August 10, 2010 9:50:00 AM
Jason Browne - firstname.lastname@example.org
Annunciation Catholic School has quietly been putting up some impressive numbers for years. But we''re not talking sports statistics. These are SAT scores.
"Our children are testing above the national average in almost every area consistently through the last four years," said Principal Barbara Calland.
Stanford Achievement Test scores at the school have either increased or held steady above national averages going back to 2006. The test is administered each September to every student in the second through sixth grades, and results show Annunciation either matching or exceeding even the remaining 12 schools in the Catholic Diocese of Jackson.
Last year, Annunciation students'' average score on the science and the listening/thinking sections of the SAT were at or above the 80th percentile. Language skills were above the 75th percentile and reading, math and social studies were above the 70th percentile.
The school''s lowest score, spelling, was above the 60th percentile, lower than the diocese average but well above the national average.
Administrators attribute the test scores to innovative teaching initiatives implemented over the last five years; several of which mirror methods currently being employed in the Columbus Municipal School District.
The first is a teaching method known as Multiple Intelligences, which holds that eight learning styles exist and an individual student uses all of them, but is more suited to particular styles. Karen Overstreet, curriculum coordinator at Annunciation, says the school''s teachers are trained to present subjects in multiple forms -- such as linguistic, logical-mathematical, bodily-kinestetic, musical, etc. -- as well as to identify intelligences in individual students.
"We try to teach the same concept using maybe music or poetry or acting. Whatever will work so every child has the opportunity to learn," said Overstreet.
The theory is applied to learning on the front and back ends.
"You remember jingles, so singing the digestive tract helps a kid remember. When he is tested on the human body he''ll be running that song through his head," said Overstreet. "If (a student has) done a PowerPoint presentation several times, to explain your understanding of the Holocaust, don''t do a PowerPoint. This time do a diorama or a skit to show me you understand it."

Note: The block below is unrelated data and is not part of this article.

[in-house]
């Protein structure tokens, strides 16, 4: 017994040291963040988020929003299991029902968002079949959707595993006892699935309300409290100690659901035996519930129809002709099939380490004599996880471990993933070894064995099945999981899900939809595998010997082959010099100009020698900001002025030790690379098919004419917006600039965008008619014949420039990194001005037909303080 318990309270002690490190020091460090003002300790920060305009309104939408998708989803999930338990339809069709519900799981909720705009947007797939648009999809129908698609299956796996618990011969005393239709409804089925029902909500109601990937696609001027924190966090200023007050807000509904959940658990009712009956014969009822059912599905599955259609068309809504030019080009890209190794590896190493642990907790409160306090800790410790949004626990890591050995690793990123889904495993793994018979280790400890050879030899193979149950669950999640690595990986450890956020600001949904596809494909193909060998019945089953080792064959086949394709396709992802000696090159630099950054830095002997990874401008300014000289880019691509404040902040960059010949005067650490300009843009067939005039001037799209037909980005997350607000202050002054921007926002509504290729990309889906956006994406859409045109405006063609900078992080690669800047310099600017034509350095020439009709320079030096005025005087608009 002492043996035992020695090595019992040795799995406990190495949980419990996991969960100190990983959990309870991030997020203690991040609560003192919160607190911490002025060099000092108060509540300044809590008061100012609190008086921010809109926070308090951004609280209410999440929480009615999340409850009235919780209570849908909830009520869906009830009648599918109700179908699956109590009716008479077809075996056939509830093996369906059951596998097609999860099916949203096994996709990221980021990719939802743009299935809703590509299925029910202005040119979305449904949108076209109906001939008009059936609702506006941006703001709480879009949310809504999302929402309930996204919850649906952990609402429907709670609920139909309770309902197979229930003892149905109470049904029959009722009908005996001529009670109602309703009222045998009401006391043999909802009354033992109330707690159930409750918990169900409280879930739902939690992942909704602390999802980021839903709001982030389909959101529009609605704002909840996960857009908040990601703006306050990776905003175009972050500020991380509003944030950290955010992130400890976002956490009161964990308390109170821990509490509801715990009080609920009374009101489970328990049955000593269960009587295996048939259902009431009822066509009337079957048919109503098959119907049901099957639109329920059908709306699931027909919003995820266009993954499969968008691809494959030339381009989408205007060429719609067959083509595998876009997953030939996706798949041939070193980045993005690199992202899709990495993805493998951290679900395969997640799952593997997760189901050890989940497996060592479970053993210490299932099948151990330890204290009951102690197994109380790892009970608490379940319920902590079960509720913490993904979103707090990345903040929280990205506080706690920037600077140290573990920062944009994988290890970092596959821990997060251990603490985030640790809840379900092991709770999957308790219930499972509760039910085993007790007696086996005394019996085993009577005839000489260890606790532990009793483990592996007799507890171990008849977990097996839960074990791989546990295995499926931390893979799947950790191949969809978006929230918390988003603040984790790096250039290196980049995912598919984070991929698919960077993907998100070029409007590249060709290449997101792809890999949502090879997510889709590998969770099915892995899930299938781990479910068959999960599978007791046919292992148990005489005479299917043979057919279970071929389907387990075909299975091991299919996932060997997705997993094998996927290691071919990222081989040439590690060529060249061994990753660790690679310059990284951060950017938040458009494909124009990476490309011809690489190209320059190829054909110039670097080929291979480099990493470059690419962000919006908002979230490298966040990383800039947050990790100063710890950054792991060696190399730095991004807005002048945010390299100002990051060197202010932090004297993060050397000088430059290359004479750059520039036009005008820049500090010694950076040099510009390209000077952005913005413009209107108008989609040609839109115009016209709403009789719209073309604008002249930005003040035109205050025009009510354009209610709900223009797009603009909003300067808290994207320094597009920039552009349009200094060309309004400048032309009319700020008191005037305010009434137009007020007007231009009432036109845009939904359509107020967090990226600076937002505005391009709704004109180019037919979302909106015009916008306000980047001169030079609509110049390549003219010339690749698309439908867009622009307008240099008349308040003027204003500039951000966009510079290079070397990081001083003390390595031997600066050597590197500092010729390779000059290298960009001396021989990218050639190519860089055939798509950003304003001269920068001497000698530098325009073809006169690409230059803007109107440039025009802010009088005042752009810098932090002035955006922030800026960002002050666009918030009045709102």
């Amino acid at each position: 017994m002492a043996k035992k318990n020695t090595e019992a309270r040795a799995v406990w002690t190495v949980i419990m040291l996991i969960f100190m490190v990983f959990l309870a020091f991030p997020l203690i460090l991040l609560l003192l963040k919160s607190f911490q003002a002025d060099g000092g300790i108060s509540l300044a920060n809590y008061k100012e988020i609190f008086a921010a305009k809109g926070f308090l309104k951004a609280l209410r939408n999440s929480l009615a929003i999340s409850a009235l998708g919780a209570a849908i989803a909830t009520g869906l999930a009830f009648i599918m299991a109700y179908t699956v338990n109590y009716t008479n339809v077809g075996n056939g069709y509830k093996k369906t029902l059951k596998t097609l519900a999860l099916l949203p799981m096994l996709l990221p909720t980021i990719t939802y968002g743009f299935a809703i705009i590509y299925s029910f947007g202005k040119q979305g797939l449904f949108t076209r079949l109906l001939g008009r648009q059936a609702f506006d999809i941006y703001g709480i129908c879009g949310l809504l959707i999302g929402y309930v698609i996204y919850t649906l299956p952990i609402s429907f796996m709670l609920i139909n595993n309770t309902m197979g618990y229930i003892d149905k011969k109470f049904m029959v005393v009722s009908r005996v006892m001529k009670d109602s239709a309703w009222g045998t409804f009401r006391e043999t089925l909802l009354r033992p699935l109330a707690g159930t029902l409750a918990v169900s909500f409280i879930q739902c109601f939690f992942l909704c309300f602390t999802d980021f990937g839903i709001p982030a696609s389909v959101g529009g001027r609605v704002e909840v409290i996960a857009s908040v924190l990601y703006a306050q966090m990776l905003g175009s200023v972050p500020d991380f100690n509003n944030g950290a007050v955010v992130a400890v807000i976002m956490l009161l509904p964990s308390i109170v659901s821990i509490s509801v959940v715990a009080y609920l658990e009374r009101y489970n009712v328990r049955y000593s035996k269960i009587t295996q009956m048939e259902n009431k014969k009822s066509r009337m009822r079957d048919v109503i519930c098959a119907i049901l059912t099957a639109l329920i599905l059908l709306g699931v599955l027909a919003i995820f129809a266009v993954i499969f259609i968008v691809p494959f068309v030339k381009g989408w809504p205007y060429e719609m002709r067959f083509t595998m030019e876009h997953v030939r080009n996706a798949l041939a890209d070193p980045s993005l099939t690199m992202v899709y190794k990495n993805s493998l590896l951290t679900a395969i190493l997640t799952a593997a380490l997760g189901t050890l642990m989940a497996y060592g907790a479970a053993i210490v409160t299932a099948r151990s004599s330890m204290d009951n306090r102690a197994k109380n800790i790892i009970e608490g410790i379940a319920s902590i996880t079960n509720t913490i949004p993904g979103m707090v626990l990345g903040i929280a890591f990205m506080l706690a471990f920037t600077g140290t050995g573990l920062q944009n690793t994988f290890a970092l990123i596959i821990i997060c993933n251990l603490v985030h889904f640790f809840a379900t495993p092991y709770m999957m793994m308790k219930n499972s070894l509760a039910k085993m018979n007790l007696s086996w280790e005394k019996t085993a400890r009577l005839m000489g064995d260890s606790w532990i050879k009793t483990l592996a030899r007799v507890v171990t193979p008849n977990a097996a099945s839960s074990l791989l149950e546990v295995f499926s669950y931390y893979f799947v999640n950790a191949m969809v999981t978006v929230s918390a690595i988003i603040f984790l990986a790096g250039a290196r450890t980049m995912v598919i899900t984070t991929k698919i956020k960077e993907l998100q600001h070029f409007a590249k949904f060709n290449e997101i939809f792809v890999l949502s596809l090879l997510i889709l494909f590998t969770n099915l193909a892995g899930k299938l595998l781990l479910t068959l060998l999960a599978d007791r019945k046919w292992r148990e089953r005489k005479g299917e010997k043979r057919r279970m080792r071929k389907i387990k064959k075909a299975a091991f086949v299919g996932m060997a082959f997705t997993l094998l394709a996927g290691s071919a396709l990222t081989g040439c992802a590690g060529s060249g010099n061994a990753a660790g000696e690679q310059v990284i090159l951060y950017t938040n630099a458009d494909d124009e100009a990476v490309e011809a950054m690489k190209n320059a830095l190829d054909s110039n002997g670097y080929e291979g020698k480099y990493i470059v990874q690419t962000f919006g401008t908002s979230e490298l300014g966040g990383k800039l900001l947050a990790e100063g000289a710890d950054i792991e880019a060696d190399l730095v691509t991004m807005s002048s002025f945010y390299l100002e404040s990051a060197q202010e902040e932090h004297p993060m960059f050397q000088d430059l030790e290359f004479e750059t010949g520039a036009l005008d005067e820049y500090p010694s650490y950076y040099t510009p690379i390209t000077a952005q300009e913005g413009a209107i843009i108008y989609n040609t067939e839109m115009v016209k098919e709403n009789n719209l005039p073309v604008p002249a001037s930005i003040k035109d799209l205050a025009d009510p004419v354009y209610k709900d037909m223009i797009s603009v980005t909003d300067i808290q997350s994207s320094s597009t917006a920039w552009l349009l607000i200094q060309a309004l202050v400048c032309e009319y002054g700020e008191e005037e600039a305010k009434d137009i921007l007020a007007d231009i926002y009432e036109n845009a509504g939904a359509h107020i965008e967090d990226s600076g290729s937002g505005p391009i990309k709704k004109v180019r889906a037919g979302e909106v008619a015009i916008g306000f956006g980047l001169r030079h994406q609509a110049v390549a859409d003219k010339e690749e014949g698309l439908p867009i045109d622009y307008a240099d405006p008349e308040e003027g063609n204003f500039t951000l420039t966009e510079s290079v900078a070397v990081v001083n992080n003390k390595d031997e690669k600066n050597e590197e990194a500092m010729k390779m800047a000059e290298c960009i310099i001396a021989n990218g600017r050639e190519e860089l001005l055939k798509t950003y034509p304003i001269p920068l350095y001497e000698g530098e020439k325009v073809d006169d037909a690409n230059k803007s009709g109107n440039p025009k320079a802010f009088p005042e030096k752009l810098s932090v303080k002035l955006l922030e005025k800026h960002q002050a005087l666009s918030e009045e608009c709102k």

Annunciation recently partnered with Cook Elementary Fine Arts Magnet School to secure a $10,000 grant from the Mississippi Arts Council for a program called Arts In the Classroom. The money will fund training for teachers who will learn to teach academic benchmarks with the help of dance, art, drama and music.
"What we''re learning is new strategies for teachers for supporting benchmarks through hands-on activities. It''s just to help a teacher reach that child who''s an artist or a musician," said Calland. "If you don''t engage their brains in several activities at the same time, most of these kids are not going to retain that knowledge."
The staff at Annunciation openly engage the students. They explain Multiple Intelligences and learning through art and even take suggestions from the children. In fact, the school also employs a method known as Autonomous Learner which shifts some of the responsibility for learning to students by encouraging them to seek out subjects which intrigue them.
Giving students autonomy in certain cases to enrich their learning experience is a method also employed at Sale Elementary International Studies Magnet School.
Calland says many reasons can be identified to explain the success Annunciation students experience on standardized tests and in middle schools after they leave Annunciation, but economics is not one of them.
Studies have shown children from affluent families often grow up in more stimulating environments and are therefore more intellectually developed when they begin school. Calland admits that description fits many Annunciation students. However, she says the student population at the school, which stood at 124 last year, is very diverse, including 9 percent of students who qualify as low income and receive tuition assistance.
Annunciation, which accepts children as young as 4 years old, added the seventh grade to its ranks this year. Students from the second grade up will take the SAT in September to indicate how much knowledge they retained over the summer and what areas of instruction need extra focus. The school does not use Mississippi Department of Education tests or frameworks, instead choosing to follow national standards.
SAT at other schools
Heritage Academy and Immanuel Center for Christian Education also use the Stanford Achievement Test. Headmaster Tommy Gunn says Heritage kindergarten through seventh-grade students taking the SAT routinely score in the top 20 percentile in Mississippi. Immanuel reports 70 percent of its kindergarten through sixth grade students score above the 50th percentile on the SAT.
Columbus and Lowndes County school districts report Mississippi Curriculum Test 2 scores for grades three to eight, a state-mandated test. Scores for the MCT 2 have been returned to school districts and will be released to the public on Aug. 20.